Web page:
Archive for May, 2010

Facebook, for me…

May 4, 2010

Two years ago, I was urged by my friend to join Facebook to see her latest photos. I had heard about Facebook but was reluctant to join mainly because I was already on a similar networking site called Orkut and I didn’t want to start all over again. Besides, I was also weary after a bad experience with “Tagged”. Does any remember being tagged? $#!%.

Anyway, I joined Facebook and boy, was I in for a surprise. I was elated to see that it was truly a networking site where people actually interacted, shared jokes, comments, music etc on a daily basis. It was fun and it became addictive! Even today I get major withdrawal symptoms if I haven’t been on FB at least once a day. The thing about FB is that it was launched at the time when the whole world was on par with information technology. Hence there is a wider audience and I was able to reconnect with many of my friends not just in the US but also in India, Venice, London, Australia, Singapore and more recently Dubai.

Until Facebook I had a few options of  keeping in touch with my friends and it was not very effective. For example, we would email each other but it’s like writing a letter, so time consuming and after a while it’s just forwarding jokes and chain emails. Or, we would coordinate a time to IM/Chat but living in different time zones poses a challenge. Phone calls were expensive, at least until Voice over IP technology became a success. As you can see, Facebook was a perfect solution to all these challenges in my life.

I started out with a few best friends. Remember the early days in school when we would be a group of 3 or 5 girls, huddled together, doing homework, reading, playing and having fun, aloof from all that’s going on around us. Yeah, I began that way.

Six months down the line, more and more people found me and I found them. It was like, wow, it’s you, the teacher’s pet or the most popular girl in school. And then hey wasn’t that the guy on whom I had a crush on or jeez, what’s she or he up to now. Familiar feelings?

Soon, Facebook became like a school cafeteria. I would waltz in and see everyone (their comments) and say hello to some and chat for a while (use Like button or leave a comment) and sign out. It also reminded me of my carefree life as a student, of who I was and how much I had morphed into a machine in this urban humdrum. Yes, my friends, FB to me is a platform where I relive my life as a student, as a teenager and sometimes even as a child.

Since last year, I started accepting friends from work (current and previous) and also from other areas of my life. So, my comments became a little more measured and professional. It wasn’t really hard because I am restrained in my communication anyway but it’s just that I became a little more cautious. Plus, I had to write with an international appeal as my friends live all around the world.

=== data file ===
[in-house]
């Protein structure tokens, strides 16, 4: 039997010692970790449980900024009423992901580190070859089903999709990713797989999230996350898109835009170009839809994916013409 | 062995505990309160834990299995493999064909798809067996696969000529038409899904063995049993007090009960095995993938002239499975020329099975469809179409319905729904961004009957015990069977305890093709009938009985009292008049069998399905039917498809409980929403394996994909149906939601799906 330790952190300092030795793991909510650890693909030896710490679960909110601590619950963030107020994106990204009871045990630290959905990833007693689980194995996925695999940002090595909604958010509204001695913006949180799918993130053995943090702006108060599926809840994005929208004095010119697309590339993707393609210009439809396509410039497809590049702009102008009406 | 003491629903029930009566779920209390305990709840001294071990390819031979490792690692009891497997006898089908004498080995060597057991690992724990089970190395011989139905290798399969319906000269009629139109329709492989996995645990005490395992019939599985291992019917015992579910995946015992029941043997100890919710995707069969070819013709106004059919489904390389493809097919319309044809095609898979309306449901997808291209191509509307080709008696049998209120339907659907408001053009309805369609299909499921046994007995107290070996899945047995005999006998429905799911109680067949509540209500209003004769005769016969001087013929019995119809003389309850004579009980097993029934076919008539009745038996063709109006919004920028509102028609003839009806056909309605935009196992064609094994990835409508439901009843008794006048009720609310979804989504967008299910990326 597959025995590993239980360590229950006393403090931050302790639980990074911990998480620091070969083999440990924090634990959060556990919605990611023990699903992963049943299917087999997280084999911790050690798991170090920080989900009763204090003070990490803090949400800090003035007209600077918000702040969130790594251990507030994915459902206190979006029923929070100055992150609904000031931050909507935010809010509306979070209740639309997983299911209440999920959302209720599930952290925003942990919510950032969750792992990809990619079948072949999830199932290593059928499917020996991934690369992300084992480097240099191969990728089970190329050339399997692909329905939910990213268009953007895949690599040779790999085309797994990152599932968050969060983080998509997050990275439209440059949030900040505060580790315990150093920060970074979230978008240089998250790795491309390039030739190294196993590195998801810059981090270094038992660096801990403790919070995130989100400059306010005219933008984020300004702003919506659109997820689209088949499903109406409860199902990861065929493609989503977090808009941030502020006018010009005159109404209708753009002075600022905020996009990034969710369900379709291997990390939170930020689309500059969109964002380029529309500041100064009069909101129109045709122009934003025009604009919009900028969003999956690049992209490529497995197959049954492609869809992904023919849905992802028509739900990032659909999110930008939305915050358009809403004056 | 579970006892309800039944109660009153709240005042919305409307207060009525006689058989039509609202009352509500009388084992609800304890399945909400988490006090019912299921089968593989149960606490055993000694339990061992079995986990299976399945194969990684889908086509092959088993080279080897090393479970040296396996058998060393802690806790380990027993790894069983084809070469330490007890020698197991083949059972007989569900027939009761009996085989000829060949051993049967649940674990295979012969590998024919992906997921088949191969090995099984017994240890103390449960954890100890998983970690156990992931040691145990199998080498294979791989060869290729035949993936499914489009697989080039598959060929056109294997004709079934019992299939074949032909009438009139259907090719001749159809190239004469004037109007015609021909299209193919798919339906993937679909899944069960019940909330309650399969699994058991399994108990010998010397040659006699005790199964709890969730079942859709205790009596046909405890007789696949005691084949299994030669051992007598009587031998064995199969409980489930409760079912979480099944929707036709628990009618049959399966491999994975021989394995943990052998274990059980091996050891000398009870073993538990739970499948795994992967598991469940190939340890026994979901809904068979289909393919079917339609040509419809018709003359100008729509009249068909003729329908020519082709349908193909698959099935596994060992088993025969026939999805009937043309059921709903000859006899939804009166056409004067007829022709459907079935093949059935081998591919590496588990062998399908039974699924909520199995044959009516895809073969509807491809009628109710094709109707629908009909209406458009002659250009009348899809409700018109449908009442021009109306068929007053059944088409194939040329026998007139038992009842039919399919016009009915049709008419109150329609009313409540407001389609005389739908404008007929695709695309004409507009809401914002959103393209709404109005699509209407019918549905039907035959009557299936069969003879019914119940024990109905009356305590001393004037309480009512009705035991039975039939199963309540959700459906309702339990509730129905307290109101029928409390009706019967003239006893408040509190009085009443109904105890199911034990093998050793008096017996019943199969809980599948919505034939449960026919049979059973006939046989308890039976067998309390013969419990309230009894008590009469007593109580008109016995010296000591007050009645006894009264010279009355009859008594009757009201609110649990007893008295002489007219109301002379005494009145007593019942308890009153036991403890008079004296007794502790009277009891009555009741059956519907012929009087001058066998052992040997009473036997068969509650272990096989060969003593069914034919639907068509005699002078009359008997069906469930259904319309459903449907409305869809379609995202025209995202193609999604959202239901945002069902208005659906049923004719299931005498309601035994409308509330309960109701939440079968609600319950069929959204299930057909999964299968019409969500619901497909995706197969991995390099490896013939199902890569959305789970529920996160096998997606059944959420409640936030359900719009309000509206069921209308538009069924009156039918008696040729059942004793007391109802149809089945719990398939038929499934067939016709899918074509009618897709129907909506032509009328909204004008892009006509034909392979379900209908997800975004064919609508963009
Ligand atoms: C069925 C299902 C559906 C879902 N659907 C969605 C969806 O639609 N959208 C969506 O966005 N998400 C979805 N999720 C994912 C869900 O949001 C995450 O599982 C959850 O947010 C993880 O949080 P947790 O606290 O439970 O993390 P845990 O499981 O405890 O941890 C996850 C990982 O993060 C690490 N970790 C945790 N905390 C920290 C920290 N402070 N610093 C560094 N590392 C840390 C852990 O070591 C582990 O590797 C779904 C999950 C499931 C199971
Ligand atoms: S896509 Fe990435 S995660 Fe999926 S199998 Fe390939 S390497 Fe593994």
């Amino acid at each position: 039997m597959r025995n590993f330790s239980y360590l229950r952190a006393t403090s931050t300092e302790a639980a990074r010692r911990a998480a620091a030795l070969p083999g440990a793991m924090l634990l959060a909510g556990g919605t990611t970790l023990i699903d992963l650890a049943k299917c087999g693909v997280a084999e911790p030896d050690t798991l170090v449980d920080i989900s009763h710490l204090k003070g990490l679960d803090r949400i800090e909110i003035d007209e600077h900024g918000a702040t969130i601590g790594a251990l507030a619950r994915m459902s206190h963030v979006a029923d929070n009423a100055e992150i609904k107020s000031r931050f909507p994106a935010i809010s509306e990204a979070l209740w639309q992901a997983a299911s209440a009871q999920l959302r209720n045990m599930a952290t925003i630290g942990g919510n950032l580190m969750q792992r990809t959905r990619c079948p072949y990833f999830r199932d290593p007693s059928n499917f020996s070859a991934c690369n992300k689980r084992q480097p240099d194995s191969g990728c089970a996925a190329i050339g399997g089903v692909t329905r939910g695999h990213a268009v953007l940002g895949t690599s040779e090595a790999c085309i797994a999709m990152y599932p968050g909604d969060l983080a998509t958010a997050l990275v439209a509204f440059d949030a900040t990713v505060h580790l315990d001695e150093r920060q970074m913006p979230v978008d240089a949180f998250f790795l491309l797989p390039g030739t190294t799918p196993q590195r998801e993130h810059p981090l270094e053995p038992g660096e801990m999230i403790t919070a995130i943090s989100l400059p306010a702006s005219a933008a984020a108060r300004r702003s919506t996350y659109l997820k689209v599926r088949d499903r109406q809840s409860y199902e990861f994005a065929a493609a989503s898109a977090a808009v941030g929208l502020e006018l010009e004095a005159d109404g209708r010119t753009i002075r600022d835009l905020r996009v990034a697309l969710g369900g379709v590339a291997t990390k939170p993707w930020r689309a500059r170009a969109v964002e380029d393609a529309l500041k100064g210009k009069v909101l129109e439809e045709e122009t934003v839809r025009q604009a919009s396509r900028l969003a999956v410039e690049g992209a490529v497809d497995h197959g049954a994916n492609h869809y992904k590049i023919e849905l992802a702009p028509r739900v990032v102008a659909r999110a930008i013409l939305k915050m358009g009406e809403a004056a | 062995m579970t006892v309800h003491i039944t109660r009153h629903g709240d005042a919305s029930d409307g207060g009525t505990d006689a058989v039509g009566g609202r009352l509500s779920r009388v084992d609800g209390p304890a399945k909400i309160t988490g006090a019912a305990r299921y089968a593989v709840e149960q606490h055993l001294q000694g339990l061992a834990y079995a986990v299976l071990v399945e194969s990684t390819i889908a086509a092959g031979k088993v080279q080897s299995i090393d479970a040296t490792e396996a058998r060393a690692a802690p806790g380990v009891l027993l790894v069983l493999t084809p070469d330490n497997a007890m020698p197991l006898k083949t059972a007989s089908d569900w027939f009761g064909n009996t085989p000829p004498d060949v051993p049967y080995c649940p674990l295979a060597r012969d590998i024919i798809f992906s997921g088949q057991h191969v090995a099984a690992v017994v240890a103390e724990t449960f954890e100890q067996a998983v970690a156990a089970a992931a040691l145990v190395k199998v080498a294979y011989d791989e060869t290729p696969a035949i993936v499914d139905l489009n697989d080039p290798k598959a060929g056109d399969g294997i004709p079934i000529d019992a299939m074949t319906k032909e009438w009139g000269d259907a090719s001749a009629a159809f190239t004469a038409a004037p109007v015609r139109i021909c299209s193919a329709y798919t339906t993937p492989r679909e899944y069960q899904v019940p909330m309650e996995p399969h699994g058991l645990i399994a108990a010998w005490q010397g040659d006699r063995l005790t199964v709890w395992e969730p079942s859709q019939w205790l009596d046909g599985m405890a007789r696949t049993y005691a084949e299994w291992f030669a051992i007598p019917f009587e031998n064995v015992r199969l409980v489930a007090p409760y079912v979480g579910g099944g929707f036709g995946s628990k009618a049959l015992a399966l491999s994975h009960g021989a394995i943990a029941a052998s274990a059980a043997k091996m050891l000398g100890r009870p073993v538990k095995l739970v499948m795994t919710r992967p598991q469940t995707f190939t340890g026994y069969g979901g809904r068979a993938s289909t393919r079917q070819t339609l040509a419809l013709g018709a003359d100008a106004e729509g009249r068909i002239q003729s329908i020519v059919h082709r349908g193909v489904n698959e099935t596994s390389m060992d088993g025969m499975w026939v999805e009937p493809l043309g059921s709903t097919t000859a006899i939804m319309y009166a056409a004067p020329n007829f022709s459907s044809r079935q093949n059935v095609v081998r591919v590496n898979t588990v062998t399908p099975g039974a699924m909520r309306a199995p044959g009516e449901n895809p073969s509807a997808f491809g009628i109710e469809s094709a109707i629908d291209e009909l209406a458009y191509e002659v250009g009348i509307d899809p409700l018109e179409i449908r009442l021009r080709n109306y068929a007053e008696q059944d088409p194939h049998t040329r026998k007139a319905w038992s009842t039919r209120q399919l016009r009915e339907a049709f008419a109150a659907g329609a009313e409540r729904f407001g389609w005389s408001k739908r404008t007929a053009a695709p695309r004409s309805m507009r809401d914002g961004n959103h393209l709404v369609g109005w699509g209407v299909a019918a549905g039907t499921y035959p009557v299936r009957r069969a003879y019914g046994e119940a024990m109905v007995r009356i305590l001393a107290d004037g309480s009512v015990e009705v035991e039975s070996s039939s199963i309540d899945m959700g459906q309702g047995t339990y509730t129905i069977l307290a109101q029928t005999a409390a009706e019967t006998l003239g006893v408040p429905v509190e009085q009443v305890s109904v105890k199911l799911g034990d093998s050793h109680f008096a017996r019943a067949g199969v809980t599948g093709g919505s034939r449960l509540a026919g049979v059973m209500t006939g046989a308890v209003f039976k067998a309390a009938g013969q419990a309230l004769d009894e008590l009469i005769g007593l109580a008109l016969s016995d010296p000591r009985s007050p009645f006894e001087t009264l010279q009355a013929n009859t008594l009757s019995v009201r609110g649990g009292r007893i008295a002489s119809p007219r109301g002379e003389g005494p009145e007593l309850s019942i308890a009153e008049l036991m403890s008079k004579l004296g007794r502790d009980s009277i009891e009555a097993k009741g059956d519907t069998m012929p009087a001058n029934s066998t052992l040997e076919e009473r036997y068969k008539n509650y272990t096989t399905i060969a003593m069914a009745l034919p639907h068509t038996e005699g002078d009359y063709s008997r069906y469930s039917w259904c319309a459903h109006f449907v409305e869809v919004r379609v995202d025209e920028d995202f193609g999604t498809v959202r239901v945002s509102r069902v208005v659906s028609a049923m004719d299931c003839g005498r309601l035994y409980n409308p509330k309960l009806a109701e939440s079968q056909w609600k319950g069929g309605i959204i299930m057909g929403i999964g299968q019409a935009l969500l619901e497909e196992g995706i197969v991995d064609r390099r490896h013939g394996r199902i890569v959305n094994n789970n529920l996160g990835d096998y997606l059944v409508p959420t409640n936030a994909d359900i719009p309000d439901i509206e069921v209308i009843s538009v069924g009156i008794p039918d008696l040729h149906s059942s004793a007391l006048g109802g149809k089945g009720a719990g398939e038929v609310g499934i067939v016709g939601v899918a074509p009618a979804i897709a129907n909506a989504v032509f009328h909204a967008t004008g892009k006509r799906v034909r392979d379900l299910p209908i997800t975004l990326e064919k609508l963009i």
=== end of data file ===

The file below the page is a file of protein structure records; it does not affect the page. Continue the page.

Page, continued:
And, then came the announcement of the new Open Graph API and Open Graph Protocol. In simple terms, what this means for you and me is that this platform is now like a mega convention with many vendors coexisting and competing for your clicks. The difference here is that these vendors know all about you even before you go to their stall. This helps FB and all their partners to customize ads based on your personal likes and dislikes on your page to potentially increase clicks, conversions, sales and revenue. (Welcome to my world!) So, basically instead of me being part of a market segment or a demograph in terms of age, sex and ethnicity, the marketers will come directly to my friends, my family and me.

I don’t mind seeing such ads especially on products I use and like. It’s much better than seeing those that embarrass me. But I am deeply concerned with what can happen to my personal information if it was sent out to all the vendors and how it can be used (abused?) and it’s bearing on my day-to-day life.

I wish FB is sensitive to this fundamental need of ours, the sense of privacy. If privacy didn’t matter to human beings living in the civilized societies, then why do we build homes, have doors, windows, and gates? We could all just live like cave men. There are ample studies proving that the need for privacy is as crucial as the need for having someone to talk to. Unfortunately, there has to be balance between the two for a sane life. Is it so hard for companies like Google, Facebook etc to understand and respect this?

Coming back to me, I am hoping to remain connected with my friends forever, hoping that they would not drop off from FB for fear of their privacy being violated as I will still be around, probably more professionally if things were to go out of hand.